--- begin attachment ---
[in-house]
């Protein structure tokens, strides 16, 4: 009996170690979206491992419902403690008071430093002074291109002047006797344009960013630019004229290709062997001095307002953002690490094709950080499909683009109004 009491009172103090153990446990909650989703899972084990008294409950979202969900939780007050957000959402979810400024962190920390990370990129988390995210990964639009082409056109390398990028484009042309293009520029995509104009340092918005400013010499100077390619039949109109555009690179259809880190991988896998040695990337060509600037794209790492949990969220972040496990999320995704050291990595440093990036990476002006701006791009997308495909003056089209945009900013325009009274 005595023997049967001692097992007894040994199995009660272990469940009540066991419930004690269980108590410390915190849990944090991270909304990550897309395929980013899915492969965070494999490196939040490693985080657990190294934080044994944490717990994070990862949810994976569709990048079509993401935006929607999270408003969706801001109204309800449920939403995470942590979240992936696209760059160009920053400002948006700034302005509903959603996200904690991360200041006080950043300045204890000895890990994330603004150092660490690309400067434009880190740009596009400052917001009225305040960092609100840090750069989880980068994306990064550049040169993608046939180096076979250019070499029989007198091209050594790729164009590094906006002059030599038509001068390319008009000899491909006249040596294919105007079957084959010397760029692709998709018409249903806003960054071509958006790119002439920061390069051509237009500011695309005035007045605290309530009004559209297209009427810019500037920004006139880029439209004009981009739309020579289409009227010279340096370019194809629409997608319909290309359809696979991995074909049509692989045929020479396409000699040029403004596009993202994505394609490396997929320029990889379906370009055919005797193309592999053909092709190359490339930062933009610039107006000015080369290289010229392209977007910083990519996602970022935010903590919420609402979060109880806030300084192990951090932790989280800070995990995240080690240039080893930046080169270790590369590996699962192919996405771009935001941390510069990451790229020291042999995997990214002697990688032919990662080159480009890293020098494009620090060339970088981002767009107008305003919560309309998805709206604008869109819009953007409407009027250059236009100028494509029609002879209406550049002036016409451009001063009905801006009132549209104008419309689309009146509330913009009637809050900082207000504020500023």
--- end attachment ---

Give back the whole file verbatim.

[in-house]
């Protein structure tokens, strides 16, 4: 009996170690979206491992419902403690008071430093002074291109002047006797344009960013630019004229290709062997001095307002953002690490094709950080499909683009109004 009491009172103090153990446990909650989703899972084990008294409950979202969900939780007050957000959402979810400024962190920390990370990129988390995210990964639009082409056109390398990028484009042309293009520029995509104009340092918005400013010499100077390619039949109109555009690179259809880190991988896998040695990337060509600037794209790492949990969220972040496990999320995704050291990595440093990036990476002006701006791009997308495909003056089209945009900013325009009274 005595023997049967001692097992007894040994199995009660272990469940009540066991419930004690269980108590410390915190849990944090991270909304990550897309395929980013899915492969965070494999490196939040490693985080657990190294934080044994944490717990994070990862949810994976569709990048079509993401935006929607999270408003969706801001109204309800449920939403995470942590979240992936696209760059160009920053400002948006700034302005509903959603996200904690991360200041006080950043300045204890000895890990994330603004150092660490690309400067434009880190740009596009400052917001009225305040960092609100840090750069989880980068994306990064550049040169993608046939180096076979250019070499029989007198091209050594790729164009590094906006002059030599038509001068390319008009000899491909006249040596294919105007079957084959010397760029692709998709018409249903806003960054071509958006790119002439920061390069051509237009500011695309005035007045605290309530009004559209297209009427810019500037920004006139880029439209004009981009739309020579289409009227010279340096370019194809629409997608319909290309359809696979991995074909049509692989045929020479396409000699040029403004596009993202994505394609490396997929320029990889379906370009055919005797193309592999053909092709190359490339930062933009610039107006000015080369290289010229392209977007910083990519996602970022935010903590919420609402979060109880806030300084192990951090932790989280800070995990995240080690240039080893930046080169270790590369590996699962192919996405771009935001941390510069990451790229020291042999995997990214002697990688032919990662080159480009890293020098494009620090060339970088981002767009107008305003919560309309998805709206604008869109819009953007409407009027250059236009100028494509029609002879209406550049002036016409451009001063009905801006009132549209104008419309689309009146509330913009009637809050900082207000504020500023």